What’s interesting is that many suppliers and vendors, of other ethnicities, report that the business is not reciprocated. Instead, the Chinese businesses ensure that virtually ALL of their vendors are also Chinese. Finally, when the Chinese businesses import goods, they import them mostly from China! So the dollar that starts in your hand and is spent in their business oftentimes ultimately ends up in China (which until recently was viewed as a major threat to the United States)! It also has to be mentioned that the Chinese place a premium on education and this includes educating children from a young age to be entrepreneurs. By the time they are adults, many have already learned how to successfully operate and grow a business.
What Can We Learn From Their Example?
First of all, you should know the U.S. Census Bureau determined that Black consumer’s national buying power was well over $679 Billion dollars in 2005 and is estimated to reach $1 trillion by 2010. Surprisingly, the Los Angeles Black Consumer market is the second largest in the nation with income in excess of $20 billion annually. Here’s a little trivia for you. If Black Consumer buying power were it’s own country, it would rank 9th in the world ahead of India, South Korea, Australia, Mexico and Brazil!
This will shock you! Regarding Black owned businesses, there are more than 1.2 million total in the US, with receipts over $100 billion. Of all states, California has the 2nd largest number of Black owned firms with 120,815 and with receipts of almost $10 billion. Black owned firms hire minority employees in much higher proportions than other companies do. Also, of all ethnicity businesses, Black owned businesses, numerically, have been growing the fastest of all.
So we already have more than enough money to economically empower ourselves. We just need a few more things:
1) More WELL RUN Black Owned businesses (if you don’t know how, then either meet with a business consultant or mentor, take classes or at least read a book on how to successfully operate and grow a business BEFORE you start one)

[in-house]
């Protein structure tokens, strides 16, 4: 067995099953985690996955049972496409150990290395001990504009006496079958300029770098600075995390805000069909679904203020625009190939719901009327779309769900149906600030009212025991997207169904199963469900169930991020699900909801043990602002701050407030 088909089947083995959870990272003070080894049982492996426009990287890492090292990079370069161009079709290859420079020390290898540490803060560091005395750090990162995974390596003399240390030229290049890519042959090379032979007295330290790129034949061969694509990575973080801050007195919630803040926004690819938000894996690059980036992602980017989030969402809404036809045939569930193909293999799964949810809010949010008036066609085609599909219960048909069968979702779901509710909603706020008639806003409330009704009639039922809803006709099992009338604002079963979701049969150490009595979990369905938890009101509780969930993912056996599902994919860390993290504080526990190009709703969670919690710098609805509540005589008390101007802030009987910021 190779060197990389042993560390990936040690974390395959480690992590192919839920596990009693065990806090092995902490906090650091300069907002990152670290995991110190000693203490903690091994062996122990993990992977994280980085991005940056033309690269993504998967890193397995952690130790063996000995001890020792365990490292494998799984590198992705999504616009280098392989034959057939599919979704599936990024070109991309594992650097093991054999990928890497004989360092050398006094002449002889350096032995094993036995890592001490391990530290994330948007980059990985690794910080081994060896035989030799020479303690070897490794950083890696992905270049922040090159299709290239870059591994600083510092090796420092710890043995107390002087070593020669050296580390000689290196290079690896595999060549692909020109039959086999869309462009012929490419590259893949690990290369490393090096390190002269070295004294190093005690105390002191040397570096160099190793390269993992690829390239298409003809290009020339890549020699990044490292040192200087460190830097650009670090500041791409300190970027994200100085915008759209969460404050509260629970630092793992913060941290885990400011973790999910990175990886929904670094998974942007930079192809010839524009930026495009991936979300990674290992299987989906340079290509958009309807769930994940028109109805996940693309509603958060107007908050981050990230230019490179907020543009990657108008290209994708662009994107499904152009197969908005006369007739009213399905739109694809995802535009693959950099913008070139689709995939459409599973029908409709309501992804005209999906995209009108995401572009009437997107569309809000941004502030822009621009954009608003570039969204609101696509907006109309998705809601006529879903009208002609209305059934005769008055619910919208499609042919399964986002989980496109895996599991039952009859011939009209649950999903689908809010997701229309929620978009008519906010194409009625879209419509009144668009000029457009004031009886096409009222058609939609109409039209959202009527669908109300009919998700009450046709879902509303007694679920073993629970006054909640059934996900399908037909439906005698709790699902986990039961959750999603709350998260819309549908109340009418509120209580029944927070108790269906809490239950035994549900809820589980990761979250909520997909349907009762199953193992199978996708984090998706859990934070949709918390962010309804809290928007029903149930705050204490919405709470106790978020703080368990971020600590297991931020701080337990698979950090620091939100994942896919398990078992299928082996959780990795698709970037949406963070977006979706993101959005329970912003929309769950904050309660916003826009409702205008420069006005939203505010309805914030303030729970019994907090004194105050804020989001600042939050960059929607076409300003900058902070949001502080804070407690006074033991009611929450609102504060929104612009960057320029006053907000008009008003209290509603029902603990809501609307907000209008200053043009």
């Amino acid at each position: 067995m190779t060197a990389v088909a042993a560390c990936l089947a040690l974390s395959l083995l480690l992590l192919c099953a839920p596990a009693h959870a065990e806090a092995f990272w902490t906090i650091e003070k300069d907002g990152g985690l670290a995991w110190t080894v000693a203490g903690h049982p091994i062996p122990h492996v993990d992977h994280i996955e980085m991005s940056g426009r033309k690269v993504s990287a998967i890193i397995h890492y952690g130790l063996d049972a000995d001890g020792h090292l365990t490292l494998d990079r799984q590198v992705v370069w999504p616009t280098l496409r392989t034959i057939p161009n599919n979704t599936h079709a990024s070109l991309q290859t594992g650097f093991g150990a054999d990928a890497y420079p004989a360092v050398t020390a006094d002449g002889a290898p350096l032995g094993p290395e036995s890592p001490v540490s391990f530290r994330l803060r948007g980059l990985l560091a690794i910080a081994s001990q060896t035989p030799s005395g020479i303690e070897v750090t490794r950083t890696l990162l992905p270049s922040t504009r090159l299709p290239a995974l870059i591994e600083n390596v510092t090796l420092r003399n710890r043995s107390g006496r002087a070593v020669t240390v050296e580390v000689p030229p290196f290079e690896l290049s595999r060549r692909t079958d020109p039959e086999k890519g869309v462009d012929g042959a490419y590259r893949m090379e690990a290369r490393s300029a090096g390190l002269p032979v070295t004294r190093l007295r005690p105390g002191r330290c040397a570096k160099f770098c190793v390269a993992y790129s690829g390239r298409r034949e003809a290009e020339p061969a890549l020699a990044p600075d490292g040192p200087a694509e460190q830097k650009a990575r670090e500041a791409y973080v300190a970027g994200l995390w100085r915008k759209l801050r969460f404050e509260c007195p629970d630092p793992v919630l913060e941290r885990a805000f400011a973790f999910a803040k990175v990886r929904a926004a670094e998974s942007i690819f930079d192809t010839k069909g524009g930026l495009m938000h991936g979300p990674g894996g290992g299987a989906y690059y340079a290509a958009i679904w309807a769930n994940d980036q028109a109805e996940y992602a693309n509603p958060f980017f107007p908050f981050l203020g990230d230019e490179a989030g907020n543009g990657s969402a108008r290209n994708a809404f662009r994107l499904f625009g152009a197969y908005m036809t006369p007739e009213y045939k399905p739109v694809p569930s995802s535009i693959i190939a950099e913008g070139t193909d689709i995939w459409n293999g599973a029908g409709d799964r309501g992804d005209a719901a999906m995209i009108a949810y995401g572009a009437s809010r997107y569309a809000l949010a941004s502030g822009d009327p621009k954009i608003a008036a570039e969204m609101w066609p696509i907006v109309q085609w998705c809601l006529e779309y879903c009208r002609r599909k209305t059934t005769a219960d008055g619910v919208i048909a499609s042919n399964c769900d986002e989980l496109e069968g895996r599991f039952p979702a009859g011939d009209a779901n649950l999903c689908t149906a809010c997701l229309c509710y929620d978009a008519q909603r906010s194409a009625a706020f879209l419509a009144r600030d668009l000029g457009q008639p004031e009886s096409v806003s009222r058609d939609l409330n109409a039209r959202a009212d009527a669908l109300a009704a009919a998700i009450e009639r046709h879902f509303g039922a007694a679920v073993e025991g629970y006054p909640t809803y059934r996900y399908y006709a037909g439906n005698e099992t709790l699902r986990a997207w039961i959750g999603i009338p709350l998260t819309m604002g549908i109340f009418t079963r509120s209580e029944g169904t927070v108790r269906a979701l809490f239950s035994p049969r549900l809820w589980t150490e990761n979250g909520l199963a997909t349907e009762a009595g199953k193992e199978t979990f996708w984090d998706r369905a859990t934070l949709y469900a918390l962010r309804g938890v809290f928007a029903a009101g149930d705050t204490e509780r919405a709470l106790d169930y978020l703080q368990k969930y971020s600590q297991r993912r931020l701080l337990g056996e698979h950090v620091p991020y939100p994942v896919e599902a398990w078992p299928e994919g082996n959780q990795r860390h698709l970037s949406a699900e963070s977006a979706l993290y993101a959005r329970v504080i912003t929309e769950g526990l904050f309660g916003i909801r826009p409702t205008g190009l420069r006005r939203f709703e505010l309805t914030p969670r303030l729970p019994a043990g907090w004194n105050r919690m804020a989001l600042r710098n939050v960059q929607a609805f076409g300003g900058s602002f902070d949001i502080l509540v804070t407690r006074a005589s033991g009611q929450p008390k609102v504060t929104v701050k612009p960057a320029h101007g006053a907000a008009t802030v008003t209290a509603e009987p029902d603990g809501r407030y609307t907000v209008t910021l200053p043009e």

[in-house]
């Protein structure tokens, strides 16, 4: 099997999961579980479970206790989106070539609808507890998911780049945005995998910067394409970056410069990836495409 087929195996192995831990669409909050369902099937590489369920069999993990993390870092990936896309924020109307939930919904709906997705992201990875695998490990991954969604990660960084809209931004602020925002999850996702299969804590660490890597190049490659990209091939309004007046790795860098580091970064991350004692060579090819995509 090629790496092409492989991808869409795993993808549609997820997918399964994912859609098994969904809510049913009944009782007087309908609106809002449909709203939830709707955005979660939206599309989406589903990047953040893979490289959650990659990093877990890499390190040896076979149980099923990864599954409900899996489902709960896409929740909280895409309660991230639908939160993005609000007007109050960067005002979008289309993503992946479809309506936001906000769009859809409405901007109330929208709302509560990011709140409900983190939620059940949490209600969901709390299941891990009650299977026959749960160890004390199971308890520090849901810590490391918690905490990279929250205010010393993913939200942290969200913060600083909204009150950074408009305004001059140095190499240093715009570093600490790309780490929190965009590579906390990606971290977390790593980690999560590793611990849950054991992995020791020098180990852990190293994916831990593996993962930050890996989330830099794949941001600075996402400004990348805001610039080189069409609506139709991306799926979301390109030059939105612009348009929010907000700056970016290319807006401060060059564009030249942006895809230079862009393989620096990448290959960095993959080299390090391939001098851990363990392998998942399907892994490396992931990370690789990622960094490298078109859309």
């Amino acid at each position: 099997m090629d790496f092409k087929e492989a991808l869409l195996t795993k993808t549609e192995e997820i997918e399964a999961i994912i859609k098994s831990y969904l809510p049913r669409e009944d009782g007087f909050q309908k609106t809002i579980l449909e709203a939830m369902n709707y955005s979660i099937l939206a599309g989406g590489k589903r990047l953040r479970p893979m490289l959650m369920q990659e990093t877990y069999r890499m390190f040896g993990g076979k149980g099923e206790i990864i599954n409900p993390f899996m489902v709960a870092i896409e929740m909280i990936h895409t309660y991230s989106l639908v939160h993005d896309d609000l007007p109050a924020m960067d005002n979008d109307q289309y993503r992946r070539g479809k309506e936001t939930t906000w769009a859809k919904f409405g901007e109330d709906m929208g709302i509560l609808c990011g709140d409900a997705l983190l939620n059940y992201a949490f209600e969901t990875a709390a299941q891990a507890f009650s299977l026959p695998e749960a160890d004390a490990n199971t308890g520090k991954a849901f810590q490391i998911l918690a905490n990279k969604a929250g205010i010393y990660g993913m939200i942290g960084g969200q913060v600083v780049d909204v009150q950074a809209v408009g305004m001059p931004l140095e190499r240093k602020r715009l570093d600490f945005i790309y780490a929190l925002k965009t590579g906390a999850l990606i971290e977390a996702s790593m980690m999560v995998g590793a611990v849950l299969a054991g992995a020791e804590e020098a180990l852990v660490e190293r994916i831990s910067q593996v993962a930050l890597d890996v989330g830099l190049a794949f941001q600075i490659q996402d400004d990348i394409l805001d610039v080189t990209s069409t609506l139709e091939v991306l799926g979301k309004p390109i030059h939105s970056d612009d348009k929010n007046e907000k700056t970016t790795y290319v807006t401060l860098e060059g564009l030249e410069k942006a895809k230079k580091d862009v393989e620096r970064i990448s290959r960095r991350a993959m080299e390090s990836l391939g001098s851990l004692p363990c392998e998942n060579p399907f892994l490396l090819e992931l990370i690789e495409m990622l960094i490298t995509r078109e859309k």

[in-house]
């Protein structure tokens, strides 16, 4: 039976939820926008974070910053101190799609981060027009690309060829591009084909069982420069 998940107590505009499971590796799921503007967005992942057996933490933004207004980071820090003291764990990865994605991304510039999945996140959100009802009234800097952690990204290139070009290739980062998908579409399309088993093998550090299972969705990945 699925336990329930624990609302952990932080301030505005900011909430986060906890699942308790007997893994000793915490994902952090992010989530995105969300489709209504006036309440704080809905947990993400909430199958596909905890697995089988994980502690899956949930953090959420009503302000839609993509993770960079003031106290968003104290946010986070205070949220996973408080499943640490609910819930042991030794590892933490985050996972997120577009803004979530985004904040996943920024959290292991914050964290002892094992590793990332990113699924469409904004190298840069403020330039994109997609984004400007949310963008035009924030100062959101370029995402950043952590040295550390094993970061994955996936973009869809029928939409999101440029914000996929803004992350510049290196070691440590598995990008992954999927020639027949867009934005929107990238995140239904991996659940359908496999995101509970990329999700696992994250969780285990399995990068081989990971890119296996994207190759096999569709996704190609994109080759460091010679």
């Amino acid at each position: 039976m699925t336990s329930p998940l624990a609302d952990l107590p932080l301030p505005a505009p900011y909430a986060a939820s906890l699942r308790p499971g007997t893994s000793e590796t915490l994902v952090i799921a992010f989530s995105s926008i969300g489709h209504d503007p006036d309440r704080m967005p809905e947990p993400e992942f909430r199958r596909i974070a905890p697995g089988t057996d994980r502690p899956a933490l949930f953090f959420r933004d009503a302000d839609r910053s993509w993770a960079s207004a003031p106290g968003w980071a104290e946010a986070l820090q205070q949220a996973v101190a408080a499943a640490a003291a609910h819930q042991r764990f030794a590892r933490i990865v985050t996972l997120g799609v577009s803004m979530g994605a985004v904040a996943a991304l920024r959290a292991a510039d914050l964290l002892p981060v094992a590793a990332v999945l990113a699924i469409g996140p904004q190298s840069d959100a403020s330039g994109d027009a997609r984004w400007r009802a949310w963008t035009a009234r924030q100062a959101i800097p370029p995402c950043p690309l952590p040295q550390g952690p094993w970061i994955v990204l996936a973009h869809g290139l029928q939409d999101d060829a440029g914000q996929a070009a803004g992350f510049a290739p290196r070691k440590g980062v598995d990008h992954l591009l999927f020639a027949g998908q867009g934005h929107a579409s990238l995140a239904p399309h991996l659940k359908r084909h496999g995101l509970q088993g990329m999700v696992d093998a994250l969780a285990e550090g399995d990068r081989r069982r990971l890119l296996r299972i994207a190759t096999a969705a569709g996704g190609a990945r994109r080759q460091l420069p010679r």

2) Educate our children (and each other) to direct our dollars EXCLUSIVELY through Black owned businesses and businesses (of any ethnicity) that invest in our community and
3) STOP spending your money with businesses that NEVER GIVE yet ONLY TAKE from our community. When you give these businesses your money, you give away your and your children’s legacy and you actually help these selfish businesses build their own legacy. They get richer while you get poorer. It’s time to flip the script.
The solution that we propose is simple. Take up the “Just 7” challenge. Here’s how it works, we’re challenging every member of the African American community this year, to switch over “Just 7” of the businesses that You routinely patronize to businesses found in the BlackYellowPagesOnline.com. (Go to our business directory by clicking here)
This means switch over your insurance agent, attorney, accountant or tax preparer, mechanic, doctor, dentist, beauty supplier, personal trainer even your bank. Switch them over to the businesses found in the BYP. If you are really high speed, after those 7, switch over another 7. Otherwise “Just 7” this year is fine. Next year, we’ll all do another 7. Do it for You, your children and our community. Together we achieve more. Thank You and God Bless.